Recent headlines in The Times and Guardian along the lines that ‘Doctors must warn patients of all the dangers before every treatment’ reflect one of the biggest legal changes to the doctor-patient relationship in a generation.
The headlines were prompted by new guidelines issued by the Royal College of Surgeons (RCS), which themselves are a result of a Supreme Court ruling in 2015 that has not – until now – had the impact and publicity that it deserves.
This watershed ruling means that doctors must ensure patients are aware of all risks that each individual might want to know about, rather than those considered important by other doctors.
A brief background to the case:
The claimant, Mrs Montgomery, was pregnant and, being small and having diabetes mellitus, expressed concern to her doctor about the size of the baby and whether she would be able to deliver vaginally. She did not, however, ask ‘specifically about the exact risks’. Nor did her doctor discuss the potential risks of shoulder dystocia, which occurs in 9-10% of these cases, because, in her estimation, the risk of a grave problem resulting from a shoulder dystocia was small. The risk of a brachial plexus injury in such a case is 0.2% and the risk of cerebral palsy or death from complications is 0.1%. The doctor contended that if shoulder dystocia were mentioned to every diabetic patient, most women would ask for a caesarean section and in her opinion it was not in the interests of women to have caesarean sections.
However the birth was complicated by shoulder dystocia. Mrs Montgomery’s son was deprived of oxygen and subsequently diagnosed with cerebral palsy as well as Erb’s palsy. The Supreme Court reasoned that the doctor ought to have advised the patient of the substantial risk of shoulder dystocia and that if she had, the patient would have opted for a caesarean section. The judgement made it clear that patients in the UK now have a legal right to be informed of material risks before making a decision. These material risks are determined by the circumstances of the particular case, and whether a reasonable person in the patient’s position would be likely to attach significance to it.
In their new guidance, the RCS states:
‘Traditionally clinical practice in the NHS has considered that it is up to doctors to decide what risks to communicate to patients. The court in the Montgomery case changed this and held that doctors must ensure patients are aware of any and all risks that an individual patient, not a doctor, might consider significant. In other words doctors can no longer be the sole arbiter of determining what risks are material to the patient.’
So, in effect, doctors need to tell their patient all the options and risks, and let the patient choose. Those who ignore or withhold information from their patients, even about a very small risk, may now be breaking the law.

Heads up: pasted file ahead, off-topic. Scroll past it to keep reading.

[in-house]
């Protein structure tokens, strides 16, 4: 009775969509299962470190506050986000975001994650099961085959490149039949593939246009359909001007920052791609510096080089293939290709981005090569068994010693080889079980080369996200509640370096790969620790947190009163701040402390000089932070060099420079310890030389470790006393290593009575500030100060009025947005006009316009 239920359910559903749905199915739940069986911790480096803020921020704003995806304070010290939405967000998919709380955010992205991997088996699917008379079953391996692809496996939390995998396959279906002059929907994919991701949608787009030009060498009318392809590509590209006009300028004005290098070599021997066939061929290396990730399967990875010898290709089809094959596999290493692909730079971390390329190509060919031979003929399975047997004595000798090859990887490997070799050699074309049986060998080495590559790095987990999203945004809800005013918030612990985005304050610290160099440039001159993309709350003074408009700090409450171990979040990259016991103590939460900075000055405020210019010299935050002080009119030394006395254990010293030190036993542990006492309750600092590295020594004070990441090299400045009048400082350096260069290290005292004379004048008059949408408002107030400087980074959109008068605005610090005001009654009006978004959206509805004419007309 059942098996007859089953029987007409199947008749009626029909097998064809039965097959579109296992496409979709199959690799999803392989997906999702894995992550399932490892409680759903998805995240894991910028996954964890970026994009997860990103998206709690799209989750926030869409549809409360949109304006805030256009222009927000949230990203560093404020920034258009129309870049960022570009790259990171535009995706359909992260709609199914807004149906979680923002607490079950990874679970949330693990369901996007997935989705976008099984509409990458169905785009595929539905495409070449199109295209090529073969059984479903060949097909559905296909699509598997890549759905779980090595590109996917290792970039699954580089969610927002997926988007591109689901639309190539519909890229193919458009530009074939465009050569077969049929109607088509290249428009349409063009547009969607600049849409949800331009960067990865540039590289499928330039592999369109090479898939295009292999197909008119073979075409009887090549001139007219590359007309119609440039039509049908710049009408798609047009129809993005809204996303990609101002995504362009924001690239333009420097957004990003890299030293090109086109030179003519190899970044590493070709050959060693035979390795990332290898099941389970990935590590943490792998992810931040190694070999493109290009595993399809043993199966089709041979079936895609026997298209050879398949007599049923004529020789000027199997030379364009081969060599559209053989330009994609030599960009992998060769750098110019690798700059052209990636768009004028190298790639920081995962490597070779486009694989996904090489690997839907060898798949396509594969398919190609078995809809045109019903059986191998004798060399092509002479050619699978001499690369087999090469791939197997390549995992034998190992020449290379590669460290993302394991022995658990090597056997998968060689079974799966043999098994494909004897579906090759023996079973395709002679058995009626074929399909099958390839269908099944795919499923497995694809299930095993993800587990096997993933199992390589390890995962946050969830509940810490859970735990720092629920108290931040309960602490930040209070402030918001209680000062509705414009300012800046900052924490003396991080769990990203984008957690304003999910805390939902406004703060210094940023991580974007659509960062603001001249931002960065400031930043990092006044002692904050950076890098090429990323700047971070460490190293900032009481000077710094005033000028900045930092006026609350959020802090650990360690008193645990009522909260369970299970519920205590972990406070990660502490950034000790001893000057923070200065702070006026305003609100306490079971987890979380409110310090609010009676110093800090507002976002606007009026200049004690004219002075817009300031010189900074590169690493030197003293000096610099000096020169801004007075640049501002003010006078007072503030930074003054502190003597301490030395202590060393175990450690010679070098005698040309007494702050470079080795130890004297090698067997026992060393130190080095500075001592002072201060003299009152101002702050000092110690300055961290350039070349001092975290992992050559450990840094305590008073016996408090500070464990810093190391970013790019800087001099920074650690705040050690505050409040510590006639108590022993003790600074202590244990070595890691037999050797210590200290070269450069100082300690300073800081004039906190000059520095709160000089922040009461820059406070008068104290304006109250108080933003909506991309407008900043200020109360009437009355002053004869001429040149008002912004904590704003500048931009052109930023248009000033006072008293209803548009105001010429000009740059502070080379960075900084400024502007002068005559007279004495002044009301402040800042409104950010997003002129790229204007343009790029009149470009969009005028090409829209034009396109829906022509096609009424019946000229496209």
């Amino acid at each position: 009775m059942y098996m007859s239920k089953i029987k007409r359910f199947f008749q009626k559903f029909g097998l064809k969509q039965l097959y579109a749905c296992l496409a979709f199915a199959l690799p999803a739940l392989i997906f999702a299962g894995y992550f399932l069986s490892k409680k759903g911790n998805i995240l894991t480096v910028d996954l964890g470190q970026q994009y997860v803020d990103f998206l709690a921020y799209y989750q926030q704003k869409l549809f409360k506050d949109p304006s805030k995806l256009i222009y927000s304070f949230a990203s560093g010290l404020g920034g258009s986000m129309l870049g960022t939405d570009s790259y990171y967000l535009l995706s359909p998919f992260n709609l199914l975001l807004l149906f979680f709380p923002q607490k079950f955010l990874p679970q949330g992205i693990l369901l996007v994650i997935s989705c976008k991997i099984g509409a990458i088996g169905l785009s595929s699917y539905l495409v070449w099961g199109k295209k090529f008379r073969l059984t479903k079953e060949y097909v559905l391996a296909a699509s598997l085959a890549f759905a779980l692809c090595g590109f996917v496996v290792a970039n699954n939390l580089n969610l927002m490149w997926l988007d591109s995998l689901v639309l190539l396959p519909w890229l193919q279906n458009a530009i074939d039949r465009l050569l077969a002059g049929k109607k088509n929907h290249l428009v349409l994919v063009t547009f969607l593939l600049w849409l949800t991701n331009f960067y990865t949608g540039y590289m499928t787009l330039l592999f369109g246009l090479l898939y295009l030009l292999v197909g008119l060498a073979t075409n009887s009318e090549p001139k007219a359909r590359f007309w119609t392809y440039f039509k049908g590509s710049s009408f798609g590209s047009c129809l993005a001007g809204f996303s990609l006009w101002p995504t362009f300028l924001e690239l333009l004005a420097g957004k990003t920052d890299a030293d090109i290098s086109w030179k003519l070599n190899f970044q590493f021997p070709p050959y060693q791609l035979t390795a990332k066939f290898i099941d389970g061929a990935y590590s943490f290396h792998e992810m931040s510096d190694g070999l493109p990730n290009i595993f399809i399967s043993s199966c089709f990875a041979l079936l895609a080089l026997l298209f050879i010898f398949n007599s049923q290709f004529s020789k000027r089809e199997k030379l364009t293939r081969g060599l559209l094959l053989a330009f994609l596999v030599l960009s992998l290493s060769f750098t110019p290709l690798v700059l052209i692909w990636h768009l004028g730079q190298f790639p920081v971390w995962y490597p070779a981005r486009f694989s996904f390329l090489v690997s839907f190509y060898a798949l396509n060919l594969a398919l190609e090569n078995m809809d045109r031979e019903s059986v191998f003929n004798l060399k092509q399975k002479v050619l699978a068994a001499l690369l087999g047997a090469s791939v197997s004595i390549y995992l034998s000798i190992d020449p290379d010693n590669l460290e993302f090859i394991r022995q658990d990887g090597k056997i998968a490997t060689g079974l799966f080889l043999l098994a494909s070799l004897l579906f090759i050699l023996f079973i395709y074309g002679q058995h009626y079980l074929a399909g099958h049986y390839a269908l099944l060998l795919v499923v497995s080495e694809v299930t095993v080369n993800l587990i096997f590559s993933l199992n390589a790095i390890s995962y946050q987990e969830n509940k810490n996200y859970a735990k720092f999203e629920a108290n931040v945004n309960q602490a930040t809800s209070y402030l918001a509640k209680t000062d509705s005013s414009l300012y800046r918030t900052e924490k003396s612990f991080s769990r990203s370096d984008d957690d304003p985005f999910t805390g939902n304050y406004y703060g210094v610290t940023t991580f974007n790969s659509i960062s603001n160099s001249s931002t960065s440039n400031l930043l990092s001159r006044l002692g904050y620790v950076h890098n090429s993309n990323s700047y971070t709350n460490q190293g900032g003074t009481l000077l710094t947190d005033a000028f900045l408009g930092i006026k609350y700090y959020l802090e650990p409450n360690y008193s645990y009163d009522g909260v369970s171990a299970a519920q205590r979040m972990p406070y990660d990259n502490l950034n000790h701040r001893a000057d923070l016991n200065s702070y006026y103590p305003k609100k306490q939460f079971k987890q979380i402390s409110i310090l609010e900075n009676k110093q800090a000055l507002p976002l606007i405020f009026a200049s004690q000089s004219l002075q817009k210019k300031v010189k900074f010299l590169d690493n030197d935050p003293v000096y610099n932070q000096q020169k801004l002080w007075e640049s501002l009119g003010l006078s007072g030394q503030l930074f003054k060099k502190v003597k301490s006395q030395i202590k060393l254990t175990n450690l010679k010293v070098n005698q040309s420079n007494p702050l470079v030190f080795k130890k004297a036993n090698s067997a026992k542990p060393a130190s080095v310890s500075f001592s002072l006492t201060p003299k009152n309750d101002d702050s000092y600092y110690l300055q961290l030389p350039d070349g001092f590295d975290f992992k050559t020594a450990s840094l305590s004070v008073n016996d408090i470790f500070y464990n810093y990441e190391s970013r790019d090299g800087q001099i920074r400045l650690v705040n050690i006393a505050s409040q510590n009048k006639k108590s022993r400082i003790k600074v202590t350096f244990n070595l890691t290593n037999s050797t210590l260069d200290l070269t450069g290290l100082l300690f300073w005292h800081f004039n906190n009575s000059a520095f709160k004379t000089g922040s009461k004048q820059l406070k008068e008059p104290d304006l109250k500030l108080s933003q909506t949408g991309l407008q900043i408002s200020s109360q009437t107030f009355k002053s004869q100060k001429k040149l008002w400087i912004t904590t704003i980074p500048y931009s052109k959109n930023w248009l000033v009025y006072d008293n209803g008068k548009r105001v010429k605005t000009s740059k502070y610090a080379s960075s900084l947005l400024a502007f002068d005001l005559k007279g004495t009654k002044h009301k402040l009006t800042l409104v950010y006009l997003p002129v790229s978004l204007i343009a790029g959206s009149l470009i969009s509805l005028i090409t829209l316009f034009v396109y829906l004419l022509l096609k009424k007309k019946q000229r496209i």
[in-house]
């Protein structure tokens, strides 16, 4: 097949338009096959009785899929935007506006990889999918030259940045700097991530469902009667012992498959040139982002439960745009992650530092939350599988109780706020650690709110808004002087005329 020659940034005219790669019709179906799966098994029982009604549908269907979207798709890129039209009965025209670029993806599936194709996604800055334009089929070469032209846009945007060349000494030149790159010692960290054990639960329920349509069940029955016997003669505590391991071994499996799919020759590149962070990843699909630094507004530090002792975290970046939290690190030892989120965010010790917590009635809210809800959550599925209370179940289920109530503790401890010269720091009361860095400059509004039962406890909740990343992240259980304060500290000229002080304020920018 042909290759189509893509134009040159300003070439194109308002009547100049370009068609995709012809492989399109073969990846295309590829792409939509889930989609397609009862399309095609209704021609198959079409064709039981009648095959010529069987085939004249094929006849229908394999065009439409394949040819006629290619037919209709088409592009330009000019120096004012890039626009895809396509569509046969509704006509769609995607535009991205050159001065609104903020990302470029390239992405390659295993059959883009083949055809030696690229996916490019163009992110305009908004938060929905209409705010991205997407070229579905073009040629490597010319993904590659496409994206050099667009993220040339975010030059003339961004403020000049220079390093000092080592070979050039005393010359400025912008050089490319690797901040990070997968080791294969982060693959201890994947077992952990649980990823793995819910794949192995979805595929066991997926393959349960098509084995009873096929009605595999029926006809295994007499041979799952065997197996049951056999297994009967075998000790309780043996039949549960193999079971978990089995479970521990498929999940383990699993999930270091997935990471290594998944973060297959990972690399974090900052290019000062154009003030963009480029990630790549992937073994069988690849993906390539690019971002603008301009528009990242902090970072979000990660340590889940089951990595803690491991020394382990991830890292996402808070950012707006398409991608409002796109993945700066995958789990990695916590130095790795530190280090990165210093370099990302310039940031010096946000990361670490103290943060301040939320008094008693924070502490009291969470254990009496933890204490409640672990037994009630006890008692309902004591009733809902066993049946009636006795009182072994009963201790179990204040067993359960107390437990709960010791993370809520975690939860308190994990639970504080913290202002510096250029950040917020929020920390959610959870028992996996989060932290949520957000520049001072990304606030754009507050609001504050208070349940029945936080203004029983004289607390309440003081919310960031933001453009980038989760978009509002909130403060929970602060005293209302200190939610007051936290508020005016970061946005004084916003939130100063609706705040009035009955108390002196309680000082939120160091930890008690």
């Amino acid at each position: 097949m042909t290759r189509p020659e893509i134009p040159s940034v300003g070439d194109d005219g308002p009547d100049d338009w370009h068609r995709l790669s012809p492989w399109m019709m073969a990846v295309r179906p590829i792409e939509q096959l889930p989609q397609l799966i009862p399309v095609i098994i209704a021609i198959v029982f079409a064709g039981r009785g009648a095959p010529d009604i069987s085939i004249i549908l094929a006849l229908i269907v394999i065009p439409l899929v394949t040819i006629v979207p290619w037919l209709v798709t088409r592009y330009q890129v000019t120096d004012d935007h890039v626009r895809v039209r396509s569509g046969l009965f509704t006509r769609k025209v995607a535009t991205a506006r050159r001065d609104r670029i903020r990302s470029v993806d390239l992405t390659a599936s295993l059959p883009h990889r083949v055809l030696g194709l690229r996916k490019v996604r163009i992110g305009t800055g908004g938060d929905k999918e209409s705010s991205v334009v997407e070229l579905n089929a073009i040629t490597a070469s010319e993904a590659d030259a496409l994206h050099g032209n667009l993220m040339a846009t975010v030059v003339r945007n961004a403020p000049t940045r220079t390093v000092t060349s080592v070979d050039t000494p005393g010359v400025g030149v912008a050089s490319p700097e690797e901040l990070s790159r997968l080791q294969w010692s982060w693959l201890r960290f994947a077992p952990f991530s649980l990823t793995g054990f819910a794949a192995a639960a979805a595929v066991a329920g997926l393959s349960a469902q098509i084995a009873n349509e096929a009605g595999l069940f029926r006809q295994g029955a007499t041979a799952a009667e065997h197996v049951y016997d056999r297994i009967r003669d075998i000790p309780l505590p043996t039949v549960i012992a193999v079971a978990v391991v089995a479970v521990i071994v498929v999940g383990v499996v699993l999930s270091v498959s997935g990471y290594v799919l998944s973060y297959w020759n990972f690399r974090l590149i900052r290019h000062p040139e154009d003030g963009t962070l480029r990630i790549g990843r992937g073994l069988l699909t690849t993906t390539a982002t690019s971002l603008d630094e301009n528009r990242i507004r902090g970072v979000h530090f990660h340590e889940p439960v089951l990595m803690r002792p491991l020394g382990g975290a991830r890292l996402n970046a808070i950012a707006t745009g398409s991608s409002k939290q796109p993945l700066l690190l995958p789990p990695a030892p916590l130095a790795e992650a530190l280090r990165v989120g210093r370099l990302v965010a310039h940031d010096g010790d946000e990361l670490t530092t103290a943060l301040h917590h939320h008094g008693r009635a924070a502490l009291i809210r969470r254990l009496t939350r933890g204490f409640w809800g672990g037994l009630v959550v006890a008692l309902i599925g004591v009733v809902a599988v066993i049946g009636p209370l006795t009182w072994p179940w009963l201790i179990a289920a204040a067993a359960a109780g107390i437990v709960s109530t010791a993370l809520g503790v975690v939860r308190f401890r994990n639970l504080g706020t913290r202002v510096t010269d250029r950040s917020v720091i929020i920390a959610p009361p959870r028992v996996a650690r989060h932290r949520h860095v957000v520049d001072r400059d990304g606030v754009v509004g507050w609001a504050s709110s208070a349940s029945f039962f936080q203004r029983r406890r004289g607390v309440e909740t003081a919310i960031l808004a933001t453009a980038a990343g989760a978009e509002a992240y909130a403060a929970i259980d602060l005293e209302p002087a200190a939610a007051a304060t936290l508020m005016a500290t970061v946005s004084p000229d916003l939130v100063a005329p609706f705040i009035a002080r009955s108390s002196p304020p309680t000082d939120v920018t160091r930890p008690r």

GMC guidelines on consent produced in 2008 influenced the judgment. They emphasised the need for a dialogue to ascertain the beliefs and values of the patient, enabling doctors to learn what risks and complications of each option would be considered to be material to the patient.
Until this ruling, established clinical practice as well as a large body of case law generally followed a more paternalistic approach. This was reflected in the Bolam principle, regarding medical negligence. This test asks whether a doctor’s conduct or action is supported by a responsible body of medical opinion. So the Bolam Test put the responsibility on the clinician to decide how and what information to impart.
The Montgomery case is the first ruling to find decisively against the Bolam principle and shift the focus to a more patient-centred approach. Now the law makes it clear that the key questions to be asked are: ‘Would a reasonable patient want to know this information?’ ‘Would this particular patient consider it to be important and relevant information?’
Time will tell whether the substitution of a ‘reasonable doctor’ for a ‘reasonable patient’ may swing the pendulum too far or whether it is a necessary re-balancing. It will probably add time to consent procedures and may lead to doctors practising defensively or giving too much detail to patients who might not have the capacity to process it or to make complex risk assessments.
Some patients will want to know every possible detail about what might happen to them, but others will not. Not all patients wish to carry the burden of weighing all the evidence and making these sorts of decisions.
More information on the way that the ruling should work in practice for surgeons and other health professionals can be found in these guidelines here.
However, an unexpected spin-off is that, in light of this new ruling, the process of consent for abortion procedures may justify more scrutiny.
There is no absolute legal requirement for the doctor to have seen a patient requesting an abortion, or to have a one-to-one conversation about personal values and beliefs. However the new ruling has now made it clear that in the consent process doctors should explore options with that specific patient in mind. Those who ignore or withhold information due to bias (or paternalism) are breaking the law.
It is also possible that doctors who withhold information on the risks of abortion, even if small, such as the now well recognised link between abortions and later preterm deliveries, and the link to adverse mental health consequences, and even on the possible link to breast cancer, evidenced in some research, may be at risk of now breaking the law (see our short briefing on the research here).
It seems that the case for independent abortion counselling and accurate information giving has just got stronger.